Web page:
Yoga-enthusiast Dolly Singh is shattering myths around thinness and yoga, one move at a time.
Like a lot of enthusiasts in the city, Dolly Singh steps out of her Bandra apartment every morning for her daily dose of fitness. As she sets up her laptop, tunes-in her speakers and lays down her mat at a nearby park, visitors meet her with curious glances. Well, it is not very often that they see a voluptuous lady practising the most difficult yoga asanas like a pro.
A home-chef and a media professional, 34-year-old Dolly is a self-confessed foodie. Her introduction to yoga was quite accidental, Dolly explains, after being advised by her doctor to lose weight following a foot injury around six years ago. She shares. “I’m 4 feet 11 inches and used to weigh almost 90 kg. In a bid to lose weight I tried running, zumba, and pilates. But nothing really clicked. While I did lose weight, I wasn’t able to sustain it for a long time.”
She stumbled upon a yoga class once, and since then swears by the benefits of the art. She noticed immediately that she was bigger than most of her classmates. “After a week, I realised that I could do the postures way easier than everybody else in the class. People started saying things like, ‘Look at her, she can do it so well.’ I was like, ‘Really?’ But I always felt the elasticity of my body. I felt like it was a rubber band and you could really stretch it. And I liked the challenging process. That’s what happened with yoga. I realised that my body was very flexible and when I was able to finish the most difficult moves like a pro, people around me were surprised. They never would’ve thought that a heavy-bodied woman like me could also be flexible,” she says.
Dolly was way ahead of her fellow yoga batch mates and soon realised that she had to practice the rest of her lessons on her own to match up to her own pace. “I was surprised to know that my body was so flexible. I also realised that though I was round, I was very strong. Eventually, I had to look to yoga to vent all the emotions out.”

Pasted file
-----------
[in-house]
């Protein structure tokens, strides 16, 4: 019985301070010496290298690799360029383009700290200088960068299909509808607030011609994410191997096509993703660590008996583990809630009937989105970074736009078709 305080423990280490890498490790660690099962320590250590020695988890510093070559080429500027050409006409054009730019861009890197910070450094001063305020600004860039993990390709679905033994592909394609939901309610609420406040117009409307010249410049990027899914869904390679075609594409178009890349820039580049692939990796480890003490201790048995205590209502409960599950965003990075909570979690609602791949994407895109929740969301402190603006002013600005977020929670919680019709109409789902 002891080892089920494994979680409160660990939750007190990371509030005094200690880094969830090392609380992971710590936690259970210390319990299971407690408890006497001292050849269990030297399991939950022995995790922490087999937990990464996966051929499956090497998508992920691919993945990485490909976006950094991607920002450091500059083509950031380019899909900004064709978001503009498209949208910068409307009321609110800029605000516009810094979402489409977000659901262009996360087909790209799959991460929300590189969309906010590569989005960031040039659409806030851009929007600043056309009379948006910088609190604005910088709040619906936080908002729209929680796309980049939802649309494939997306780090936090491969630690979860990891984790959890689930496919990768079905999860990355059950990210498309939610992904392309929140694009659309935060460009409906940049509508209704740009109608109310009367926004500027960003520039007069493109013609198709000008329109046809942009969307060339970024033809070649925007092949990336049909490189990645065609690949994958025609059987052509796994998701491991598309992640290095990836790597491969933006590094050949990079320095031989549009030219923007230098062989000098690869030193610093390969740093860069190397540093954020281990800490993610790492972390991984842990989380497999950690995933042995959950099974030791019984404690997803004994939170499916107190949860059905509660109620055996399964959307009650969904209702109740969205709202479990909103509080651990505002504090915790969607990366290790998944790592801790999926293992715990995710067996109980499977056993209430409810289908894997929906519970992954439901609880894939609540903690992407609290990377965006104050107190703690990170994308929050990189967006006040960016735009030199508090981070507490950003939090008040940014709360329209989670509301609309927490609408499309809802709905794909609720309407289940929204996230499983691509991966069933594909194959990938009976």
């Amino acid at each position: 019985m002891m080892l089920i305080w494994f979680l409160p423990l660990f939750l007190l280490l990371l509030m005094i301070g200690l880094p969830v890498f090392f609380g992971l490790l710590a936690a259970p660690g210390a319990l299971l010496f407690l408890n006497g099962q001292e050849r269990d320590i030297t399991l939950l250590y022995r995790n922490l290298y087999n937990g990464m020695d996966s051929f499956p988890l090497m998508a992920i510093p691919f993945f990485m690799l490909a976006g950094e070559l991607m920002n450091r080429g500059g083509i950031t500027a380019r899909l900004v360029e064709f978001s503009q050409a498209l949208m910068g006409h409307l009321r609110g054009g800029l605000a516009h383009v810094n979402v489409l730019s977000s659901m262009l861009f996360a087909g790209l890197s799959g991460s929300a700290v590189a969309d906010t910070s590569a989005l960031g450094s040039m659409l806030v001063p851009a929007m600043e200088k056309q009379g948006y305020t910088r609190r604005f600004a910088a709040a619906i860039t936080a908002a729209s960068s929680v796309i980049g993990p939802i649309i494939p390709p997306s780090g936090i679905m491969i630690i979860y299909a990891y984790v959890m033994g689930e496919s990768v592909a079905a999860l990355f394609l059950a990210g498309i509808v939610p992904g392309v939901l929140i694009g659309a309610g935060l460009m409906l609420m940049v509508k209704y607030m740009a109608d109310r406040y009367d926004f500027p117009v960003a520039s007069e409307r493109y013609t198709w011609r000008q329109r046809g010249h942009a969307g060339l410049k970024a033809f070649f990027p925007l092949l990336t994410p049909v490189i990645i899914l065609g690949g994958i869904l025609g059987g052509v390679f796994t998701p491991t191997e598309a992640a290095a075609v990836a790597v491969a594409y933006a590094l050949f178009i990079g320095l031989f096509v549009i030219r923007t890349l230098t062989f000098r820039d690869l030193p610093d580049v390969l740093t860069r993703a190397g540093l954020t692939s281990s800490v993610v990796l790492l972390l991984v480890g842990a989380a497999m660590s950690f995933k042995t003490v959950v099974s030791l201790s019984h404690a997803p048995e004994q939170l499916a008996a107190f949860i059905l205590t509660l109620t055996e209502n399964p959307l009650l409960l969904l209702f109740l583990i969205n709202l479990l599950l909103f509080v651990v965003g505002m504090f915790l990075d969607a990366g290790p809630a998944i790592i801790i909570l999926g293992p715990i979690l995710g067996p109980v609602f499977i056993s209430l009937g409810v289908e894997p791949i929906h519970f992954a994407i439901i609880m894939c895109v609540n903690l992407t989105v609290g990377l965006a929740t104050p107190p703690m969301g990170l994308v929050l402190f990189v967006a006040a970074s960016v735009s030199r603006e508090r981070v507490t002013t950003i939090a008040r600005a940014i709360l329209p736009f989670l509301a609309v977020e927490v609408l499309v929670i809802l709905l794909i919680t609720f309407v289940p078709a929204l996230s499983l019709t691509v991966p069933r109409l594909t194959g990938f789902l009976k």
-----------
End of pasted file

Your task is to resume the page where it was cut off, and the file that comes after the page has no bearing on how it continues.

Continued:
She then took her yoga out in the parks as that’s exactly what parks are meant for, “People can walk, run, skip and jog in a park then why not perform yoga? Initially, I was sceptical that people might have a problem, but eventually if people can be allowed to kiss in a park then why can't I do yoga,” she laughs, nonchalantly.
A self-taught yoga practitioner, Dolly believes that visibility leads to acceptance. “Just because I'm big-bodied, why shouldn't I be allowed to wear certain kind of clothes, walk a certain way. Society is used to seeing people in a certain light and this what needs to change,” she says sagely.
Yoga, for her, is not just about losing weight, “We live in a country that has deep roots of patriarchy, and every day we hear someone telling us how to be. ‘Women should do this, they should not do that, be this, not be that.’ In times like these, it gives me a sense of confidence and empowerment as a woman,” signs off Dolly.
A common goal amongst people taking up yoga is to master the final postures and believing that you need to be of a certain body type to be able to perform the asanas, which is just not true. When it comes to performing asanas, it’s the flexibility of the body that counts irrespective of the body shape or size. So it’s not surprising to see relatively fatter people being able to do the postures equally well or even better than their thinner counterparts. Again yoga does not prescribe mastering any posture, that’s not the aim. Also, yoga goes beyond just the body. Anybody looking for peace, tranquility can benefit from doing the asanas, breathing exercises and meditation which clearly does not restrict you to being a certain body type.
— Mickey Mehta